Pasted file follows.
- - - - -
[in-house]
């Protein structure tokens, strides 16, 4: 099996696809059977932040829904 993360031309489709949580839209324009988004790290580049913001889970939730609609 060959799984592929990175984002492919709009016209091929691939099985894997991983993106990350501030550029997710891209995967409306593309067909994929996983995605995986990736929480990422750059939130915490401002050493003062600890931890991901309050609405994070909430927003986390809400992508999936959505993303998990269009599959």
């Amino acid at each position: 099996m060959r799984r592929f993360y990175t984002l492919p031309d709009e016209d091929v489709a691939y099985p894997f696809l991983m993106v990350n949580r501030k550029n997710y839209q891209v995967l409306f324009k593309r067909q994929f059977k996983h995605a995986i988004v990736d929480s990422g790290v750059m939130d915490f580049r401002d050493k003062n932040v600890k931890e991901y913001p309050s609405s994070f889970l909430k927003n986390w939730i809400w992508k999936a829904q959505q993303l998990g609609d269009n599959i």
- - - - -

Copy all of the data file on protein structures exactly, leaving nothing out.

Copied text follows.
[in-house]
């Protein structure tokens, strides 16, 4: 099996696809059977932040829904 993360031309489709949580839209324009988004790290580049913001889970939730609609 060959799984592929990175984002492919709009016209091929691939099985894997991983993106990350501030550029997710891209995967409306593309067909994929996983995605995986990736929480990422750059939130915490401002050493003062600890931890991901309050609405994070909430927003986390809400992508999936959505993303998990269009599959």
């Amino acid at each position: 099996m060959r799984r592929f993360y990175t984002l492919p031309d709009e016209d091929v489709a691939y099985p894997f696809l991983m993106v990350n949580r501030k550029n997710y839209q891209v995967l409306f324009k593309r067909q994929f059977k996983h995605a995986i988004v990736d929480s990422g790290v750059m939130d915490f580049r401002d050493k003062n932040v600890k931890e991901y913001p309050s609405s994070f889970l909430k927003n986390w939730i809400w992508k999936a829904q959505q993303l998990g609609d269009n599959i």